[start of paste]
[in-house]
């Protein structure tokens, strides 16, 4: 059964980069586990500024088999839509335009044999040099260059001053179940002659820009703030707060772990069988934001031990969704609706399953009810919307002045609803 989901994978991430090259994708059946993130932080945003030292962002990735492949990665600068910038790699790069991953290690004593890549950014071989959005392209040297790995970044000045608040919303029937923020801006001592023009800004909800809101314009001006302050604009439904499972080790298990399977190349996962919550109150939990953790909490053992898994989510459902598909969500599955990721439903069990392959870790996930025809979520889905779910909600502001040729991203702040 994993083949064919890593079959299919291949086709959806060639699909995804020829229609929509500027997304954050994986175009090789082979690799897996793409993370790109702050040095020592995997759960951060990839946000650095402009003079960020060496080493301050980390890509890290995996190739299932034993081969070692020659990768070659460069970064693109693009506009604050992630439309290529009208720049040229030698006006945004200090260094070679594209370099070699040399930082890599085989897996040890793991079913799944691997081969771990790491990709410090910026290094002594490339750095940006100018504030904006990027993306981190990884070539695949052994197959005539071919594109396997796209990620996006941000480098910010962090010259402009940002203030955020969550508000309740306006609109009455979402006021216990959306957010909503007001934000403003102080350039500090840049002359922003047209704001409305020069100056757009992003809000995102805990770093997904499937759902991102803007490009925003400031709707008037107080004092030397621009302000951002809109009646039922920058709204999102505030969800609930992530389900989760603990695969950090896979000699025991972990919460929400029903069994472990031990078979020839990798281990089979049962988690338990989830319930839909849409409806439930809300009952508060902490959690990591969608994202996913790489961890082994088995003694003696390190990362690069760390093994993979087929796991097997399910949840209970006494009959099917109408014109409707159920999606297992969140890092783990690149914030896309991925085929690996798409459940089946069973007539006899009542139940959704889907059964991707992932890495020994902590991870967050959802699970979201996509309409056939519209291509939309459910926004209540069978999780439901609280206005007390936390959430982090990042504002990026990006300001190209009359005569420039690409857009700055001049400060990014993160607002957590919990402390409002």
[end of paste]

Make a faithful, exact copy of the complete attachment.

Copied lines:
[in-house]
């Protein structure tokens, strides 16, 4: 059964980069586990500024088999839509335009044999040099260059001053179940002659820009703030707060772990069988934001031990969704609706399953009810919307002045609803 989901994978991430090259994708059946993130932080945003030292962002990735492949990665600068910038790699790069991953290690004593890549950014071989959005392209040297790995970044000045608040919303029937923020801006001592023009800004909800809101314009001006302050604009439904499972080790298990399977190349996962919550109150939990953790909490053992898994989510459902598909969500599955990721439903069990392959870790996930025809979520889905779910909600502001040729991203702040 994993083949064919890593079959299919291949086709959806060639699909995804020829229609929509500027997304954050994986175009090789082979690799897996793409993370790109702050040095020592995997759960951060990839946000650095402009003079960020060496080493301050980390890509890290995996190739299932034993081969070692020659990768070659460069970064693109693009506009604050992630439309290529009208720049040229030698006006945004200090260094070679594209370099070699040399930082890599085989897996040890793991079913799944691997081969771990790491990709410090910026290094002594490339750095940006100018504030904006990027993306981190990884070539695949052994197959005539071919594109396997796209990620996006941000480098910010962090010259402009940002203030955020969550508000309740306006609109009455979402006021216990959306957010909503007001934000403003102080350039500090840049002359922003047209704001409305020069100056757009992003809000995102805990770093997904499937759902991102803007490009925003400031709707008037107080004092030397621009302000951002809109009646039922920058709204999102505030969800609930992530389900989760603990695969950090896979000699025991972990919460929400029903069994472990031990078979020839990798281990089979049962988690338990989830319930839909849409409806439930809300009952508060902490959690990591969608994202996913790489961890082994088995003694003696390190990362690069760390093994993979087929796991097997399910949840209970006494009959099917109408014109409707159920999606297992969140890092783990690149914030896309991925085929690996798409459940089946069973007539006899009542139940959704889907059964991707992932890495020994902590991870967050959802699970979201996509309409056939519209291509939309459910926004209540069978999780439901609280206005007390936390959430982090990042504002990026990006300001190209009359005569420039690409857009700055001049400060990014993160607002957590919990402390409002």